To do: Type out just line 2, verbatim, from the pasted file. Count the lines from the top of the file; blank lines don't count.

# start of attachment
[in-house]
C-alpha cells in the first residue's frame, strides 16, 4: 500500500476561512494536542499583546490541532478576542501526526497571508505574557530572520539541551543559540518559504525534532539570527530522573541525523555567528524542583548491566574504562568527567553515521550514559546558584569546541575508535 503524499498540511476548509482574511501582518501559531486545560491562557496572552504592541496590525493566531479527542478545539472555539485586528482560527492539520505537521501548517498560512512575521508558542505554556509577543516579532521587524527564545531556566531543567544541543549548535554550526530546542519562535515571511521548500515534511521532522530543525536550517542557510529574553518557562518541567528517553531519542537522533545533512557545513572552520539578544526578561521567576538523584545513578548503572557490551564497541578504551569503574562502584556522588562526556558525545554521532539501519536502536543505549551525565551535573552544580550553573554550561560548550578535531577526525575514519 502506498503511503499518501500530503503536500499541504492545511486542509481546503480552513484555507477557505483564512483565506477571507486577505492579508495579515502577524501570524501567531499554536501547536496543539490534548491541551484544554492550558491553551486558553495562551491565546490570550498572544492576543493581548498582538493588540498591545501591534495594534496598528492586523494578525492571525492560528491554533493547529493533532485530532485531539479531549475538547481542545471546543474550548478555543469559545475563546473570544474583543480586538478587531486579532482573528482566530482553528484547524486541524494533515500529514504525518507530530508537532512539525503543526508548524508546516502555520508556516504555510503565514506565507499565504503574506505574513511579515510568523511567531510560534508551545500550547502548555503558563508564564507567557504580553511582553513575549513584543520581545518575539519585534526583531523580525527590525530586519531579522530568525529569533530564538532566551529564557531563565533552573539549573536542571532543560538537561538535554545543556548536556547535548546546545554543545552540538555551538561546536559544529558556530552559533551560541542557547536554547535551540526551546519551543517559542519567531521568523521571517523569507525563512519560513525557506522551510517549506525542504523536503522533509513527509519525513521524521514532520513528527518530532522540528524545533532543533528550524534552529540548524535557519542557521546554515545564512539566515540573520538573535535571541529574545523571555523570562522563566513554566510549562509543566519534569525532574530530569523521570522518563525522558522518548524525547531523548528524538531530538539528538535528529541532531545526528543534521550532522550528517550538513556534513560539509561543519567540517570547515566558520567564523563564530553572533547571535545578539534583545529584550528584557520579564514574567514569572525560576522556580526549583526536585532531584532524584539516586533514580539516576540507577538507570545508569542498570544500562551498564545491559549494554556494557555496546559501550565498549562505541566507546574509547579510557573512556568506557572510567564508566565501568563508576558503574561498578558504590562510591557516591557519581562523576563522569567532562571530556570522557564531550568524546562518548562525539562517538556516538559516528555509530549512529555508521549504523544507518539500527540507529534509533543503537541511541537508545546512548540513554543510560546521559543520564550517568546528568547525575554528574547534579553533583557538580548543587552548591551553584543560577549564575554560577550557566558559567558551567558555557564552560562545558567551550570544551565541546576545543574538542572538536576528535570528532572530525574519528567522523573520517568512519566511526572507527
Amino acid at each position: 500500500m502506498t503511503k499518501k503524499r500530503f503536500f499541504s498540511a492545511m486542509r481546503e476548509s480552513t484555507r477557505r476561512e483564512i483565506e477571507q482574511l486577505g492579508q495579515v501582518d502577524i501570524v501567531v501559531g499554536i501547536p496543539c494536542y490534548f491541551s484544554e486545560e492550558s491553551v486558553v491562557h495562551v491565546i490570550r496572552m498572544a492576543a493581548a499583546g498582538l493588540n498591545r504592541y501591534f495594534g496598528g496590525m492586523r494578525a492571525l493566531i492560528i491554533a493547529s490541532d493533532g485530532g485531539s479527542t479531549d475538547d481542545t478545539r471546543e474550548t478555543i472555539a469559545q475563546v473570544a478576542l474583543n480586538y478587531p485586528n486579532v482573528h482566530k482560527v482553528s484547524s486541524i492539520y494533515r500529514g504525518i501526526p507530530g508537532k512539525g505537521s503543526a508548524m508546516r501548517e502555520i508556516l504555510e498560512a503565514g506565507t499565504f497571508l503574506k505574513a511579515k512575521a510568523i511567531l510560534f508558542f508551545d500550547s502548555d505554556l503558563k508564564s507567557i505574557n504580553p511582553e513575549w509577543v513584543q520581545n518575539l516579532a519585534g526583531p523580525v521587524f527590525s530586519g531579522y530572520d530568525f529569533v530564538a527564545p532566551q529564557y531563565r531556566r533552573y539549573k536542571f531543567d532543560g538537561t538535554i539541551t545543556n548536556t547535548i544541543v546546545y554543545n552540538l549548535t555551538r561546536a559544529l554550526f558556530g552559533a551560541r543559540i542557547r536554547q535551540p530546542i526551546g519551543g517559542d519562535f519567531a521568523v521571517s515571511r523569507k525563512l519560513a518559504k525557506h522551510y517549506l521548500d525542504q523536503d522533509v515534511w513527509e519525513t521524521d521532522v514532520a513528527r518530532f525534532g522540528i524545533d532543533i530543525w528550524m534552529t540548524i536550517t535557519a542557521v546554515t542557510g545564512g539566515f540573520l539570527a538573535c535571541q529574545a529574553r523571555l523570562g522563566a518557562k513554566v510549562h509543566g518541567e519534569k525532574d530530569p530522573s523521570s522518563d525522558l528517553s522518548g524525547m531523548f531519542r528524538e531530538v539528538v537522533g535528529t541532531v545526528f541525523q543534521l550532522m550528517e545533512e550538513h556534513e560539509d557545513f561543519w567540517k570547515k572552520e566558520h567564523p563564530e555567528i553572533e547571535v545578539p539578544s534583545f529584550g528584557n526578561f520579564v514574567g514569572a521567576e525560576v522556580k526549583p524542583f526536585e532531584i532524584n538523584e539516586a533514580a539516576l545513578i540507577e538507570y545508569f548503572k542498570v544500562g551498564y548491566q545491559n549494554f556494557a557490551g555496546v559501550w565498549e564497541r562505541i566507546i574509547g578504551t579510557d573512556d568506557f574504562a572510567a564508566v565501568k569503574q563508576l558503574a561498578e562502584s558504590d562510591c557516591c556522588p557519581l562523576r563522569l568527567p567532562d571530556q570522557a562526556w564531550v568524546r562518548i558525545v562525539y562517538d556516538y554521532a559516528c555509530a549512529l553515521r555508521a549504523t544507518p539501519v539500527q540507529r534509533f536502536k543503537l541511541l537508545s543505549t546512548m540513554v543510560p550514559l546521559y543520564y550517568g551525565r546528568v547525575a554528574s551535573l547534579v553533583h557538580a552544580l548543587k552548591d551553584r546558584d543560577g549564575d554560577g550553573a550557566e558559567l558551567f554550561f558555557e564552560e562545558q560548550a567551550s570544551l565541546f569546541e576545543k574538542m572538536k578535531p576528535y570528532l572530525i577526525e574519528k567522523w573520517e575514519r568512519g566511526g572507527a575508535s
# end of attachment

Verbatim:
C-alpha cells in the first residue's frame, strides 16, 4: 500500500476561512494536542499583546490541532478576542501526526497571508505574557530572520539541551543559540518559504525534532539570527530522573541525523555567528524542583548491566574504562568527567553515521550514559546558584569546541575508535 503524499498540511476548509482574511501582518501559531486545560491562557496572552504592541496590525493566531479527542478545539472555539485586528482560527492539520505537521501548517498560512512575521508558542505554556509577543516579532521587524527564545531556566531543567544541543549548535554550526530546542519562535515571511521548500515534511521532522530543525536550517542557510529574553518557562518541567528517553531519542537522533545533512557545513572552520539578544526578561521567576538523584545513578548503572557490551564497541578504551569503574562502584556522588562526556558525545554521532539501519536502536543505549551525565551535573552544580550553573554550561560548550578535531577526525575514519 502506498503511503499518501500530503503536500499541504492545511486542509481546503480552513484555507477557505483564512483565506477571507486577505492579508495579515502577524501570524501567531499554536501547536496543539490534548491541551484544554492550558491553551486558553495562551491565546490570550498572544492576543493581548498582538493588540498591545501591534495594534496598528492586523494578525492571525492560528491554533493547529493533532485530532485531539479531549475538547481542545471546543474550548478555543469559545475563546473570544474583543480586538478587531486579532482573528482566530482553528484547524486541524494533515500529514504525518507530530508537532512539525503543526508548524508546516502555520508556516504555510503565514506565507499565504503574506505574513511579515510568523511567531510560534508551545500550547502548555503558563508564564507567557504580553511582553513575549513584543520581545518575539519585534526583531523580525527590525530586519531579522530568525529569533530564538532566551529564557531563565533552573539549573536542571532543560538537561538535554545543556548536556547535548546546545554543545552540538555551538561546536559544529558556530552559533551560541542557547536554547535551540526551546519551543517559542519567531521568523521571517523569507525563512519560513525557506522551510517549506525542504523536503522533509513527509519525513521524521514532520513528527518530532522540528524545533532543533528550524534552529540548524535557519542557521546554515545564512539566515540573520538573535535571541529574545523571555523570562522563566513554566510549562509543566519534569525532574530530569523521570522518563525522558522518548524525547531523548528524538531530538539528538535528529541532531545526528543534521550532522550528517550538513556534513560539509561543519567540517570547515566558520567564523563564530553572533547571535545578539534583545529584550528584557520579564514574567514569572525560576522556580526549583526536585532531584532524584539516586533514580539516576540507577538507570545508569542498570544500562551498564545491559549494554556494557555496546559501550565498549562505541566507546574509547579510557573512556568506557572510567564508566565501568563508576558503574561498578558504590562510591557516591557519581562523576563522569567532562571530556570522557564531550568524546562518548562525539562517538556516538559516528555509530549512529555508521549504523544507518539500527540507529534509533543503537541511541537508545546512548540513554543510560546521559543520564550517568546528568547525575554528574547534579553533583557538580548543587552548591551553584543560577549564575554560577550557566558559567558551567558555557564552560562545558567551550570544551565541546576545543574538542572538536576528535570528532572530525574519528567522523573520517568512519566511526572507527